Imagine this: Thousands of butterflies—orange, white, blue, brown, red, and yellow—flitting around you as you cruise down a swift river in a kayak-like wooden boat. Beyond the palm roof of your lancha, you can see jungle, thick, sweaty, and alive. There are vines, palms, banana trees, and giant tree trunks oozing ancient Mayan bubble gum. Monkeys lounging in trees, monkeys howling and grunting in the distance. Bromeliads hang in fuschia splendor from a towering ceiba tree; yellow and purple orchids float on a draft of wind down to the river. And as a soundtrack to it all, birds twitter and sing while cicadas and tree frogs add an incessant bass rhythm.
This is the Central American jungle, and we’ve been immersed in it for over a week now. After two weeks in the temperate highlands of central Mexico, we made the plunge into jungle humidity. Despite a sweaty first day where glasses fogged so much it was futile to wear them, I’ve been surprised and delighted by the treasures this jungle (the largest contiguous rainforest in North and Central America) holds.
In Mexico, the jungle is a shelter. It hides ancient Mayan ruins, Zapatista rebels, even jaguars. We’ve been fortunate enough to see many of the first, but the latter two have eluded us. That’s okay, though, because other hidden treasures have been quick in coming. In Palenque, the real treasure was the jungle hamlet of El Panchan, a backpacker’s haunt. We stayed in a palapa-thatched hut and spent our non-tourist hours relaxing at Don Mucho’s. Don Mucho appears to be a transplanted Florida biker dude who has set up a dining and drinking establishment that would do Cocktailproud. Beers are cheap, pizza satisfies the tortilla-weary, and nightly entertainment includes live Latin bands and fire dancers. What’s more, two hundred some travelers—otherwise lost in the jungle—congregate there each night to meet kindred spirits. Imagine a dinner conversation haltingly jumping from French to Spanish to German to English…and everybody leaves thinking they just met the coolest people on Earth. That’s Don Mucho’s for you.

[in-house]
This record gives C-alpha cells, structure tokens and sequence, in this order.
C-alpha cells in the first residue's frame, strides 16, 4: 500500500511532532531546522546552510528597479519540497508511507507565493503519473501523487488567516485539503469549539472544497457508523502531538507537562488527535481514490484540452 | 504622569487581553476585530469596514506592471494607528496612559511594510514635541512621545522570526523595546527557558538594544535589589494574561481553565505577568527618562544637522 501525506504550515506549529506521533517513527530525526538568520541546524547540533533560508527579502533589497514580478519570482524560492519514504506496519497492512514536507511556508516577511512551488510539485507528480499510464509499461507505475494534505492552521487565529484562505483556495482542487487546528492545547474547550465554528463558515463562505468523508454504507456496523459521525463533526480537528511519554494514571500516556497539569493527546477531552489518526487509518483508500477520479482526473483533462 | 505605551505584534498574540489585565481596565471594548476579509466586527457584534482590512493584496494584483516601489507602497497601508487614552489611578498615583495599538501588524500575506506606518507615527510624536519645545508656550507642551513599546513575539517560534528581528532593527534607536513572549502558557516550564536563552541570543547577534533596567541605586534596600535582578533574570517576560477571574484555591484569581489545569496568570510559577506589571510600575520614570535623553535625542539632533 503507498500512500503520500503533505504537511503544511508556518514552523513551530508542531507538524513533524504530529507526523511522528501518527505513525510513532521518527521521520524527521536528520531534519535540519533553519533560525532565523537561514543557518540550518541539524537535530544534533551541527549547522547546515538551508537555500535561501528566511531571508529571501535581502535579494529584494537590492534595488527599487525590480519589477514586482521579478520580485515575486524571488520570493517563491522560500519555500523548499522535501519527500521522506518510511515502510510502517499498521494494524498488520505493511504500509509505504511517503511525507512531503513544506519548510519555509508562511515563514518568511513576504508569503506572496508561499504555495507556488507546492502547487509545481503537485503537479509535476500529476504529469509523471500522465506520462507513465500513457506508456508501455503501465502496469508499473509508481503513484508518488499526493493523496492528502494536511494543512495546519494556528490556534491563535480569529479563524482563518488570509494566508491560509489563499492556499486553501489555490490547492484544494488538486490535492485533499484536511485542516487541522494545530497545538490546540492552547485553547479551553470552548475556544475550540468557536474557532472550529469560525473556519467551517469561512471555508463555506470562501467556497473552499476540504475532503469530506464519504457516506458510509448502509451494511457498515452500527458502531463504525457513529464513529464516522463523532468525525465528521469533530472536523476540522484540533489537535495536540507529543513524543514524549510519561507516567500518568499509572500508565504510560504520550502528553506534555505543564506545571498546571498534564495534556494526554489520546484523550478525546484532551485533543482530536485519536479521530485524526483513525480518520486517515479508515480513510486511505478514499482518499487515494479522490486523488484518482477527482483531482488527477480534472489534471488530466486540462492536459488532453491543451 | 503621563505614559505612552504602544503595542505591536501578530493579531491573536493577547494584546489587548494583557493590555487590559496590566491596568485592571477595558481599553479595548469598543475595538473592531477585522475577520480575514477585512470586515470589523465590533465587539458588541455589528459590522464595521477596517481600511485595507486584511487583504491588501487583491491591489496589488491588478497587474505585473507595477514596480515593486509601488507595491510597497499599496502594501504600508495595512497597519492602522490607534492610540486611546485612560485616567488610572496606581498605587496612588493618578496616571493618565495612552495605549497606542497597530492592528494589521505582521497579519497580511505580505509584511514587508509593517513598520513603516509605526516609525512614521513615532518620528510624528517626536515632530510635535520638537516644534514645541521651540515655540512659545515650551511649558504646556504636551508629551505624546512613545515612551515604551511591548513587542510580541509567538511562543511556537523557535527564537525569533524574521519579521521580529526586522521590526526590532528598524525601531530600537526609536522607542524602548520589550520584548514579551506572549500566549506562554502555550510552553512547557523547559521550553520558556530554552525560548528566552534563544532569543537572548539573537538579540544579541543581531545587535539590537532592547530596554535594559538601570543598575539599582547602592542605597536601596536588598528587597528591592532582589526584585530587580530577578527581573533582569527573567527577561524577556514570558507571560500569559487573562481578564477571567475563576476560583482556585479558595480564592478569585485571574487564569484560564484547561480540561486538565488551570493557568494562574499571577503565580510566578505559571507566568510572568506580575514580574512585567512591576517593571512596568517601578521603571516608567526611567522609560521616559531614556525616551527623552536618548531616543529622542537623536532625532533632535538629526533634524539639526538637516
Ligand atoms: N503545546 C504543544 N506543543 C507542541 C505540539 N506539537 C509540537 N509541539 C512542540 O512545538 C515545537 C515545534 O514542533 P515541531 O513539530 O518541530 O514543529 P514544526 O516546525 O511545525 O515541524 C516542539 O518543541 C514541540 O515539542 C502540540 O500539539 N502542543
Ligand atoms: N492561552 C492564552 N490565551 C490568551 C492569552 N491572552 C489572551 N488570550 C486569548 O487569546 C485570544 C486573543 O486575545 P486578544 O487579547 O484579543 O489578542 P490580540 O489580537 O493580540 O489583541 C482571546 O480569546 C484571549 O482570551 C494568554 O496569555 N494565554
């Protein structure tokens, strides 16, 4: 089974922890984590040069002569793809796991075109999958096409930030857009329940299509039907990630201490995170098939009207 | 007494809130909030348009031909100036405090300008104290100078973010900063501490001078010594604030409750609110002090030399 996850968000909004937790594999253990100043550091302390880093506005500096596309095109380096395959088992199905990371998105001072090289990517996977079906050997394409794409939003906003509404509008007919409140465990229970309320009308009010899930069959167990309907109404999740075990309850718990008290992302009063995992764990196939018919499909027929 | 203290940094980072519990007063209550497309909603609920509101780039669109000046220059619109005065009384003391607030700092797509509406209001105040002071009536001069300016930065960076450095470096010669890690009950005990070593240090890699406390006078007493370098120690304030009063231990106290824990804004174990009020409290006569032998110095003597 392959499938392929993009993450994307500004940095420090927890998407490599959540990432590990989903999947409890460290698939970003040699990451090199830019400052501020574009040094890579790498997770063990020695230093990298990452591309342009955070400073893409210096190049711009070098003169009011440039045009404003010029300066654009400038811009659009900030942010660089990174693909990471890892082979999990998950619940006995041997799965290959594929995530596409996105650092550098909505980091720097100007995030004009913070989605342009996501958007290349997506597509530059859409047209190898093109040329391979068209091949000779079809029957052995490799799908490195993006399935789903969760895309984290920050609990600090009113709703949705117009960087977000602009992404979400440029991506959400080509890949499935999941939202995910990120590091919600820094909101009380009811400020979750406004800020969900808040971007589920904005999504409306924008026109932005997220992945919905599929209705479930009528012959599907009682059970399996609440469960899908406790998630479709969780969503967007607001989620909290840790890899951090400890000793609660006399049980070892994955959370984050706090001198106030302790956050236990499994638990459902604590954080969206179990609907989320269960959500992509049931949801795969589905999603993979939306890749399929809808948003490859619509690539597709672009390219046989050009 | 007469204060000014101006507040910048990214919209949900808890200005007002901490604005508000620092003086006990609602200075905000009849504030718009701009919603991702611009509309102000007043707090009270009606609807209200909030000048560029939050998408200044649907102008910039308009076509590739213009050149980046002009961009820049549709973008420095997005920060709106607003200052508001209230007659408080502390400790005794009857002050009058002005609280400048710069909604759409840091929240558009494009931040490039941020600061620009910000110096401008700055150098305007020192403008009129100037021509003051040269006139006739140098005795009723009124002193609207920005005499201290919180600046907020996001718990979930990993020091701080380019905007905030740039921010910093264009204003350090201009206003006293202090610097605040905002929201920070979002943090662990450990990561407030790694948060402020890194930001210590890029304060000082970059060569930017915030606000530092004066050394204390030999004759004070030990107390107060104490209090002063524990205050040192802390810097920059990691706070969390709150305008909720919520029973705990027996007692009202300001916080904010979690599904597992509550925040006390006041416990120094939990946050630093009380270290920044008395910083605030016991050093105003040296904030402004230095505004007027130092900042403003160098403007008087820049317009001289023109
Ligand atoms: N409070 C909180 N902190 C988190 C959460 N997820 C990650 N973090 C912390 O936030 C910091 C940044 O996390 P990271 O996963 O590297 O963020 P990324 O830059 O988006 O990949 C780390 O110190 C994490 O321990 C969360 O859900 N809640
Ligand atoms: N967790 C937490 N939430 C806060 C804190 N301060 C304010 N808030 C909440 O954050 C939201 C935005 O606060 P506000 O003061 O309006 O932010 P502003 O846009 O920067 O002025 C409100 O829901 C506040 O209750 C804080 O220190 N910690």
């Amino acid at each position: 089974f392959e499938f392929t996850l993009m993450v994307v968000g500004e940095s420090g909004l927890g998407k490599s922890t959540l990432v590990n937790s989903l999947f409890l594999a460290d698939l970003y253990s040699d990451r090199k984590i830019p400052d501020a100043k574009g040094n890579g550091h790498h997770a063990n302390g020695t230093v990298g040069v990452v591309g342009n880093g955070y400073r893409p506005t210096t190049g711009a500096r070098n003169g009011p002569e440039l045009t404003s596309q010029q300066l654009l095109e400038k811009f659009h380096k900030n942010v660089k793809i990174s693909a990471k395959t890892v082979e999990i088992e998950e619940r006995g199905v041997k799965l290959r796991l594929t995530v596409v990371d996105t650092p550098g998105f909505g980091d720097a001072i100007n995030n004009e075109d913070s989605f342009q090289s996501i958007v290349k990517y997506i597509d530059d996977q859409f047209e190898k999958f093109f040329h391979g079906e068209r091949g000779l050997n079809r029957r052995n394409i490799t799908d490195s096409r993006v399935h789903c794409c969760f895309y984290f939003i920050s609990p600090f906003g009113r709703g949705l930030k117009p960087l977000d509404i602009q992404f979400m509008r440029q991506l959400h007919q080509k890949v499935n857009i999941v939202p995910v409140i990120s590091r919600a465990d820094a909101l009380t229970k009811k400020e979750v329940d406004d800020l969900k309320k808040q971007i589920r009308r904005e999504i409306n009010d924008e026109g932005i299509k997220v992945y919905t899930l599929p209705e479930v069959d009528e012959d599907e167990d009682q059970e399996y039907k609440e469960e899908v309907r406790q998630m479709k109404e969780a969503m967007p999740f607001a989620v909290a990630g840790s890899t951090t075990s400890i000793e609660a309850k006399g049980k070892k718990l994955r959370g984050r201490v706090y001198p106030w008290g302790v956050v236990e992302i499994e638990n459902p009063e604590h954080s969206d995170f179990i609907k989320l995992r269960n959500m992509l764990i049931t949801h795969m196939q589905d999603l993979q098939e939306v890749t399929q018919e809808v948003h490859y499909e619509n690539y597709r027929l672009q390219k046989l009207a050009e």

There have been other jungle treasures. In the heart of Chiapas, we stayed with a Lacondon Maya family, teaching their son to play frisbee, entertaining their toddler with Spanglish games of make-believe, and partaking in home-cooked feasts with international guests. As we moved on from Mexico, the border with Guatemala was itself a surprise. The Usumacinta River forms the border between the two countries in the rainforest, and to cross it you must board a tiny wooden boat that dodges currents and crocodiles to reach the muddy border town of Bethel, Guatemala. In Bethel you find an immigration office, french fries, money changers, and a rickety old bus that will cart you down four hours of unpaved roads to get you to the next jungle destination: Tikal. Although this largest of ancient Mayan cities is indeed amazing (we spent over an hour sitting atop a 200-foot temple, just soaking in the jungle, the very same spot where George Lucas filmed the skyscape of the rebel planet in the original Star Wars), it’s the tiny town of El Remate that has really won us over. El Remate sits on a spring-fed lake, crystalline and aqua in color, and is surrounded by densely green hills. In the forest, spider monkeys will inquisitively seek you out (although it’s the howler monkeys that sound like Godzilla); in the lake, you can test your birding knowledge identifying kingfishers, orioles, egrets, even parrots. In town, Don David—another Florida transplant, although this one is nearly 80 years old—has set up a deceptively bug-free oasis where we’ve been hanging our hats. An eager guide to all things Remate, he took us on a moonlight tour of his gardens last night. It included night-blooming cactus flowers and a fist-size resident tarantula, who Don David lets roam all over himself. Good thing the rooms are well-screened.
But then again, what would a jungle sojourn be without a little adrenalized fun? As if climbing moss-covered, mountain-sized temples weren’t enough, we’ve gone on zip-line canopy tours, sought out crocodiles in local swamps, and tried a rainforest hike in the rain. The adventuresome spirit has been well-rewarded, mostly with wildlife. The highlights: a toucan, a few feet below me, feasting on little jungle berries; a tiny little mouse that hops; a lizard with a foot-long tail that runs on it´s back two legs only; and kippimundis, racoon-like critters that look straight out of a Dr. Seuss book. We must be on to a good thing: CBS’s Survivor has set up shop just a few miles away.
This jungle of butterflies and orchids, palms and full-moon nights, is delightful. We’ll say goodbye to it in Belize, where we head tomorrow.
While living in Mexico, I joked that speaking Spanish forced me to be far more Zen about life: Since I could only speak in the present tense, I was forced to just live in that present tense.
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